Safari observed caching the IdP login page

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Safari observed caching the IdP login page

Ryan Larscheidt-2
I recently moved where the static CSS and image content on our IdP's login page is hosted, but kept it in the old location "just in case".  Luckily it seems, because to my surprise I observed Safari clients continuing to load the CSS and images from the old locations, which implied that they had cached the HTML of the IdP's login page.

After some Googling I found more reports that Safari's caching behavior is a nightmare, but (in theory) adding "Vary: *" to the response headers will fix it.  I have yet to try this, but Apple's login page sets the header so there might be something to that.

I've only seen the IdP set "Cache-Control: no-store" on the profile endpoints, which doesn't appear to be enough.  With the anti-CSRF functionality IdPv4, I can imagine that these Safari clients would be hopelessly broken if they continued caching the login page with stale tokens.

I'm wondering if the IdP could "more aggressively" set cache busting headers (e.g. "Cache-Control: private, no-cache, no-store", "Expires: 0", "Vary: *")?  Does that seem like a reasonable solution?

Thanks,
Ryan
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Re: Safari observed caching the IdP login page

Cantor, Scott E.
OSU's email is fubar, but in case this shows up...some edits from the original note based on my further thinking...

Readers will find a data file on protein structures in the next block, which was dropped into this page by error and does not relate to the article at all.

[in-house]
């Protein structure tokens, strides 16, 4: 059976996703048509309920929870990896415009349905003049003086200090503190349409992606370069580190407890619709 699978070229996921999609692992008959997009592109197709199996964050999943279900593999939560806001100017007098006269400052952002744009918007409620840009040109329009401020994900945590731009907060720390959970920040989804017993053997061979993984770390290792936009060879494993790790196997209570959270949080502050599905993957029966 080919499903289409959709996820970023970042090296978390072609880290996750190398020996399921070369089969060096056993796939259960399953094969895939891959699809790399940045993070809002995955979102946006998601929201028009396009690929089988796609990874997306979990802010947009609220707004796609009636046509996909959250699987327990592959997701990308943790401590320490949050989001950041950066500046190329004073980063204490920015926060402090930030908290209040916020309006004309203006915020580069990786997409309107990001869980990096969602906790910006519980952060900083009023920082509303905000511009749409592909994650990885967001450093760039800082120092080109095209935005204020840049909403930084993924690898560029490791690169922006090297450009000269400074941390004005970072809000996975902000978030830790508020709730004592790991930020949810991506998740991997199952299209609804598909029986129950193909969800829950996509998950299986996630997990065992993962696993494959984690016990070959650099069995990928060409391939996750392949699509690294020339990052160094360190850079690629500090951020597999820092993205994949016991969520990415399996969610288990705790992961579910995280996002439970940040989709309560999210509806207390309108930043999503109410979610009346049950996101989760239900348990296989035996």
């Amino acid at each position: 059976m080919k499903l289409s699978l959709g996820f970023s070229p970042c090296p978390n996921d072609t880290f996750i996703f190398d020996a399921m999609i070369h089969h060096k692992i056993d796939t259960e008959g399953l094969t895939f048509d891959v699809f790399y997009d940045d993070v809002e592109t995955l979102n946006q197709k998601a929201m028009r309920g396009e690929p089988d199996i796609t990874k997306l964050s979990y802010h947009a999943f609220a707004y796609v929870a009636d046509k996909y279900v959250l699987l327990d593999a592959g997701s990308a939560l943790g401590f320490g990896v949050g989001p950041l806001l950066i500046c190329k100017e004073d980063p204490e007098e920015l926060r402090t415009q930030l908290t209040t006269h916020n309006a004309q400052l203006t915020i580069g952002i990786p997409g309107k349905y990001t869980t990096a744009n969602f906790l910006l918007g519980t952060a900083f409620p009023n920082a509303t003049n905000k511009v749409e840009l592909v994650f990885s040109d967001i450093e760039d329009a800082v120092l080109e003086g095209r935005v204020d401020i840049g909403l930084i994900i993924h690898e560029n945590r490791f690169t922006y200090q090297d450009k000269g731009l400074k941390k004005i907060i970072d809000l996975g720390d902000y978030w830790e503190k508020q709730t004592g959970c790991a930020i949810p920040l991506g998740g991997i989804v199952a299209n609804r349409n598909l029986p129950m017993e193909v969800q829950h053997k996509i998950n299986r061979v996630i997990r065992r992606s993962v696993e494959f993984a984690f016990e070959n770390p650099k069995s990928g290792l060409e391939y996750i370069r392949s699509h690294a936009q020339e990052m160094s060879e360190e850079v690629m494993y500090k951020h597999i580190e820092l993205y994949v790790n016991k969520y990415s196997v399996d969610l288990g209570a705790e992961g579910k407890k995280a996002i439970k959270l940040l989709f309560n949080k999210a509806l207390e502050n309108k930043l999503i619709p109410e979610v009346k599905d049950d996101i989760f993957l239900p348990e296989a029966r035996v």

On 1/22/20, 7:03 PM, "users on behalf of Ryan Larscheidt" <[hidden email] on behalf of [hidden email]> wrote:

> I've only seen the IdP set "Cache-Control: no-store" on the profile endpoints, which doesn't appear to be enough.
> With the anti-CSRF functionality IdPv4, I can imagine that these Safari clients would be hopelessly broken if they
> continued caching the login page with stale tokens.

I would sooner turn off a feature than waste time trying to accommodate broken clients, but does the caching of CSS necessarily imply it's caching the login form? Are there fresh requests for the CSS itself at the old location with a referrer implicating the old login form?

If it were, those users would be seeing breakage because the submit action would be wrong already. The flow keys are a primitive and limited kind of CSRF token that would have a similar effect at least occasionally. Even if the s number was pretty much always the same, the e number wouldn't be.

So those should be causing some frequency of stale request error pages, which may be understood, but just pointing it out.

> I'm wondering if the IdP could "more aggressively" set cache busting headers (e.g. "Cache-Control: private, no-cache,
> no-store", "Expires: 0", "Vary: *")?  Does that seem like a reasonable solution?

People can certainly set anything they like, that's why the response filter is open-ended.

We don't actually have anything very aggressive in the IdP. The only place I know of that we set those headers is In some of the SAML message encoders and I saw one or two other small isolated cases.

My IdP seems to be setting Cache-Control: no-store more widely, including login, but I have no actual idea where/why it's doing that.

The key point is that Safari users should be encountering lots of these stale errors in ordinary use if it's really that broken. And I have had no such indication here.
 
-- Scott



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